Recently I heard a statistic that opened my eyes. The average teacher is female, age 41, white British, graduated in 2001 now with 16 years experience and has just 4 days per year to evaluate the impact of her teaching at Inset. Is it any wonder that teachers feel under pressure? Expectations of what tech can do to support the teaching profession needs resetting… playgrounds are no longer uninspiring slabs of concrete but can be the areas where students can explore and learn to control interactive immersive worlds in full colour!
Apple believe Everyone can code in fact they have developed an amazing set of resources that can support teachers to encourage and teach coding from age 5 to 16 , moving into developing apps when the students are able. Notice I say students, for teachers code is like learning another language, literally. Many teachers will run with it, the same teachers who dare to take on online course to learn Spanish in their 40’s to feel more at ease when summer finally comes! I suspect however, that most just want to know enough to support their classroom practice.
Personally, I can see how incredibly useful, in fact, essential being able to code is going to be. I cannot draw on extensive computing skills but I can teach. So this is my way of reaching out to those who are savvy enough to accept that learning changes and accepting that this change is not science fiction but reality.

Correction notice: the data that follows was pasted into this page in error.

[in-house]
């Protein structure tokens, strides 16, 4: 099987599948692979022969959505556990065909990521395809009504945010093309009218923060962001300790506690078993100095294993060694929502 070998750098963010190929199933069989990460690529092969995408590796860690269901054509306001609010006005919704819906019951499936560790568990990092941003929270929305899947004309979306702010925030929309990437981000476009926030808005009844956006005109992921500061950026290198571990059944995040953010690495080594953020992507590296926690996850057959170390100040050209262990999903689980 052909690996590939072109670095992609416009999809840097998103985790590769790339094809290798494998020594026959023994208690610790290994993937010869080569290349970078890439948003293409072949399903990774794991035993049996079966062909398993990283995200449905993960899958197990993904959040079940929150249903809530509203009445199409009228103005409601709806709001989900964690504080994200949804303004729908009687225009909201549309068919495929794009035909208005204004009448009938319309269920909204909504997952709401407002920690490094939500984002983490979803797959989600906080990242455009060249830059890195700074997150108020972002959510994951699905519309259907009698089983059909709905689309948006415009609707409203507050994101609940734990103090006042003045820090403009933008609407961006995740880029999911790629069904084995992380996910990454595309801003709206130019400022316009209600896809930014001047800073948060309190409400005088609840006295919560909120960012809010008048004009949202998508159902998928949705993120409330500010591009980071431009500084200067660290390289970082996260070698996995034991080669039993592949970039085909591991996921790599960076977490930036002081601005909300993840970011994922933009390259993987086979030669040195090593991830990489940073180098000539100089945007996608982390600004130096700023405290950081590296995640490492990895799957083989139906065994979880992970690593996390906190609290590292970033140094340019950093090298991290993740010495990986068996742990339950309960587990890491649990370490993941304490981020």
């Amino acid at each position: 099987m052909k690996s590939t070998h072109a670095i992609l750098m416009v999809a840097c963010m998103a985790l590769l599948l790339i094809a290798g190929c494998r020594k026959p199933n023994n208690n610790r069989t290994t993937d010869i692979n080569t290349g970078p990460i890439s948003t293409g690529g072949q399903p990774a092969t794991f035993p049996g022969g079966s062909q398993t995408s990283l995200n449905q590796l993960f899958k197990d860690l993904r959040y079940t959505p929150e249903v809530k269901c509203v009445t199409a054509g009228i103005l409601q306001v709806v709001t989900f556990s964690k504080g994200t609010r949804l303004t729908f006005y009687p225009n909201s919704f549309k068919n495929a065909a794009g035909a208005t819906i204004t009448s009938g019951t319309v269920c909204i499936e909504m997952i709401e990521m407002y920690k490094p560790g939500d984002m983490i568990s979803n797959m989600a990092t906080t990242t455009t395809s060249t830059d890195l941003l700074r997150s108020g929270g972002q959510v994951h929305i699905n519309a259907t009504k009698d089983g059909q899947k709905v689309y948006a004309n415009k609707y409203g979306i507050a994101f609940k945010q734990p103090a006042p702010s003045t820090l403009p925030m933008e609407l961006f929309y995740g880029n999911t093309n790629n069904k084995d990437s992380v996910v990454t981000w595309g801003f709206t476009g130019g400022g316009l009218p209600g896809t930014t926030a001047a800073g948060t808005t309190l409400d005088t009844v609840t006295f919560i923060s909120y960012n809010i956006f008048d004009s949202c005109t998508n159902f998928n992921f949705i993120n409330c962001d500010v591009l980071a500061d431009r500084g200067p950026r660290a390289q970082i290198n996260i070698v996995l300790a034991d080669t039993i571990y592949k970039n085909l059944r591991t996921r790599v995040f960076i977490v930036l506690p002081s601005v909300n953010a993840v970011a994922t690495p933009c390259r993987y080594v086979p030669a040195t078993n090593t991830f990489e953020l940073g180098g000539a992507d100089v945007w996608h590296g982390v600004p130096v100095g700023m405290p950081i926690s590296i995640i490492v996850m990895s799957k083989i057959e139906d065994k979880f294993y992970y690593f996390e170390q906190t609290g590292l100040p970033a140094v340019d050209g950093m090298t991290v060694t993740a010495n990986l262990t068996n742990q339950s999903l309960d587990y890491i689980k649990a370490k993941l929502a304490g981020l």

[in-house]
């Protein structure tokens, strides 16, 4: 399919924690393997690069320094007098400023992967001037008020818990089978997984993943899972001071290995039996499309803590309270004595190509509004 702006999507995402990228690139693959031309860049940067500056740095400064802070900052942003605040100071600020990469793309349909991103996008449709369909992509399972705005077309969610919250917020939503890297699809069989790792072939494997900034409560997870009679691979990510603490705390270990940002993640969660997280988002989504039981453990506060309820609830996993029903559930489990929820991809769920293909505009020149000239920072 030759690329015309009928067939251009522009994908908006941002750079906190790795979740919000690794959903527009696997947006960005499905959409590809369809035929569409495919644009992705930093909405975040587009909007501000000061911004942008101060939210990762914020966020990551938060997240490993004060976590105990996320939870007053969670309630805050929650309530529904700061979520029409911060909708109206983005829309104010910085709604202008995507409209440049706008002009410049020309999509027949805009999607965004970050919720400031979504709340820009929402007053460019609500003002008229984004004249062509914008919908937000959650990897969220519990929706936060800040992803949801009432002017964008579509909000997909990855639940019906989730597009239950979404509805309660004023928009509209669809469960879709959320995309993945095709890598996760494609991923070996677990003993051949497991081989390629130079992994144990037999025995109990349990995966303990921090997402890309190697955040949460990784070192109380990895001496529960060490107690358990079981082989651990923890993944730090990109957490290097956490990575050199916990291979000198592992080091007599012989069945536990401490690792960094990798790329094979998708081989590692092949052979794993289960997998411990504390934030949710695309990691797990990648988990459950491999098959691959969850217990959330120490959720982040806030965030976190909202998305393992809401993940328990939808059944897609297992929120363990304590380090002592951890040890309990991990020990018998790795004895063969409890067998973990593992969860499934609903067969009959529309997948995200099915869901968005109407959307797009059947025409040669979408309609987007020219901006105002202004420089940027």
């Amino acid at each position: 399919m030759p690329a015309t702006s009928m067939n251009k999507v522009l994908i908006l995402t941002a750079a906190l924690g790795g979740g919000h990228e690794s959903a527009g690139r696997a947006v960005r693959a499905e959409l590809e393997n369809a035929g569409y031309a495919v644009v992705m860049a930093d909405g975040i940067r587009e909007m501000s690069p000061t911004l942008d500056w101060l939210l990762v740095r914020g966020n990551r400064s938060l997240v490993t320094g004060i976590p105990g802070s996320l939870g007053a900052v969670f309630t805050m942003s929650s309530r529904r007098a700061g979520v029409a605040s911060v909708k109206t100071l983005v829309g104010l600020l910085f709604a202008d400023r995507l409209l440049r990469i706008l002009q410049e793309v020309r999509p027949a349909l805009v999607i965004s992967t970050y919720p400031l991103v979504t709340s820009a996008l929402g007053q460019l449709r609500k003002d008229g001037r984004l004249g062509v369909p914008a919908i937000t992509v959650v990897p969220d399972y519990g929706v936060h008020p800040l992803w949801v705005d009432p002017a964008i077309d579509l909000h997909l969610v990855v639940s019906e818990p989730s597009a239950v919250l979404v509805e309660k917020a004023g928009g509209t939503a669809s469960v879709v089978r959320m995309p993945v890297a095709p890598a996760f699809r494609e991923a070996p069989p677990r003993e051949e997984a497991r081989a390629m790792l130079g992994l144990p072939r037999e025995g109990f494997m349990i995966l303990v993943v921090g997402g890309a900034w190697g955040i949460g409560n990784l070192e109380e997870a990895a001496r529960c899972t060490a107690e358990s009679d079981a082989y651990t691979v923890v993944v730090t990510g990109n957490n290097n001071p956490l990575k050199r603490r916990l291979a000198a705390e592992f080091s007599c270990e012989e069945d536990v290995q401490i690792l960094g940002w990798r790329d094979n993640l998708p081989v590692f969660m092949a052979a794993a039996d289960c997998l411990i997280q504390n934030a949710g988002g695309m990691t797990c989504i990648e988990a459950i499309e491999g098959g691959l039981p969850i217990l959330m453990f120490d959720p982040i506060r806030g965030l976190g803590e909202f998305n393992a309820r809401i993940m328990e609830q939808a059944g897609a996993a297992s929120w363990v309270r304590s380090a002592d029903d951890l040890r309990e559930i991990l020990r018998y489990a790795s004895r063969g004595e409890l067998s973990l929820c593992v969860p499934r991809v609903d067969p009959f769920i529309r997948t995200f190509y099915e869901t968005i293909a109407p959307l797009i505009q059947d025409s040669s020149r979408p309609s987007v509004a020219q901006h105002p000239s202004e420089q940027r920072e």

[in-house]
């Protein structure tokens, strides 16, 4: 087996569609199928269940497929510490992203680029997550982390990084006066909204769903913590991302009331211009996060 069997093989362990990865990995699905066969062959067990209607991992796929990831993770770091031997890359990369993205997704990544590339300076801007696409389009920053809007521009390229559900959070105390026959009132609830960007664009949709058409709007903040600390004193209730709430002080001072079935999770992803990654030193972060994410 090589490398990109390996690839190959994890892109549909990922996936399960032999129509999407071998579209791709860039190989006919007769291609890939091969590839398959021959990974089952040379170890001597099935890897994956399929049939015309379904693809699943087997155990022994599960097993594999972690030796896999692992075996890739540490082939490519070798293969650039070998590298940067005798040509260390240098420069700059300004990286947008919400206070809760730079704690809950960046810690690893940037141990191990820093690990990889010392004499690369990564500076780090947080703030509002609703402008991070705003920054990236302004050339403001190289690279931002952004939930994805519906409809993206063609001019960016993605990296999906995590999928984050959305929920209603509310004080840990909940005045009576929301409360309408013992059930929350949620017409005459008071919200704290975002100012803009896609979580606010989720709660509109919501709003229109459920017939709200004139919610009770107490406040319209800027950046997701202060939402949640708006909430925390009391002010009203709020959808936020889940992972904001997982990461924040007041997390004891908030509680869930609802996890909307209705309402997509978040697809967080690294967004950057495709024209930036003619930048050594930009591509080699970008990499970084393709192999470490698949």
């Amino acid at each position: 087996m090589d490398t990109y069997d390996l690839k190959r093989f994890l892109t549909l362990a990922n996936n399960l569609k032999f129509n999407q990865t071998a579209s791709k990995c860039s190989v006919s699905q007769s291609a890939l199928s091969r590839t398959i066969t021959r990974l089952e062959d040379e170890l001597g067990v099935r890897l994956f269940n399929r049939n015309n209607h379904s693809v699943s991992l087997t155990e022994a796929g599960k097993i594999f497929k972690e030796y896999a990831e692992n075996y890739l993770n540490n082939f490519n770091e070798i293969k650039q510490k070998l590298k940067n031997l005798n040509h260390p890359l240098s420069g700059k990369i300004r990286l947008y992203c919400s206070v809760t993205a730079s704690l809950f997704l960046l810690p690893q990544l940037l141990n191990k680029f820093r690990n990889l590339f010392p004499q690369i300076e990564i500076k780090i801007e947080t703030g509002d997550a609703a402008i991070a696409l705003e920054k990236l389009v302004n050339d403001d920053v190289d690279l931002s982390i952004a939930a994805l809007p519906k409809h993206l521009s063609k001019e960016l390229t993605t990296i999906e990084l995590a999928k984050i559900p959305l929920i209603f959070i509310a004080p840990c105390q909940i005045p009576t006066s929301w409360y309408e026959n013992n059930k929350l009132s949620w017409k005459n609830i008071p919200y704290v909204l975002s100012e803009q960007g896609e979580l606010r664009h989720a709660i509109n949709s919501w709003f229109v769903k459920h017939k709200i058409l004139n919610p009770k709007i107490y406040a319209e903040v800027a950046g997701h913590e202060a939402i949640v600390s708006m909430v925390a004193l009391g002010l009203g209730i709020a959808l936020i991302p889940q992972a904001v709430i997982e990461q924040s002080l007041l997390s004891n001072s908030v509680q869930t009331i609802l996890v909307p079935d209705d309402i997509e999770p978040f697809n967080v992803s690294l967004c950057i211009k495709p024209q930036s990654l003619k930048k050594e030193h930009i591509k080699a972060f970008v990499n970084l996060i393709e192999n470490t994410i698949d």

First step, take some time to download the first of the teaching resources, start with this curriculum map . It frames the journey from age 5 upwards. So reader, after having researched the why? teach coding, you’ll be keen to see what this looks like in the classroom. Coding is not just restricted to computing, it is rooted in problem solving and designing systems leading ultimately to a better understanding of human behaviour. Students becoming digitally literate and more able to use and express themselves using communicating technologies. The future is now.
At this point reader, it is important that I reassure you that the resources are free. (I realise you’ll need an iOS device to actually complete the course). This is backed up by the reputation of Apple a company who has Education in their DNA. The resources are fun, engaging and have the potential to open the coding world to your students. Check out my daily digital diary which was my first steps in using Swift in the classroom. This blog reflects on the pitfalls as well as the successes of introducing coding into a primary school.
Developing skills is what teachers are about…so where next? I am very fortunate that I have access to the Apple Distinguished Educator programme where incredible teachers who work with Apple technologies around the world give their advice on what’s new and what works in the classroom…and what works is Swift Playgrounds. If you want access to this too, start to tweet. Join Twitter check out @vickiebacondpc and follow my fellow ADE’s – just searching ADE will get you started.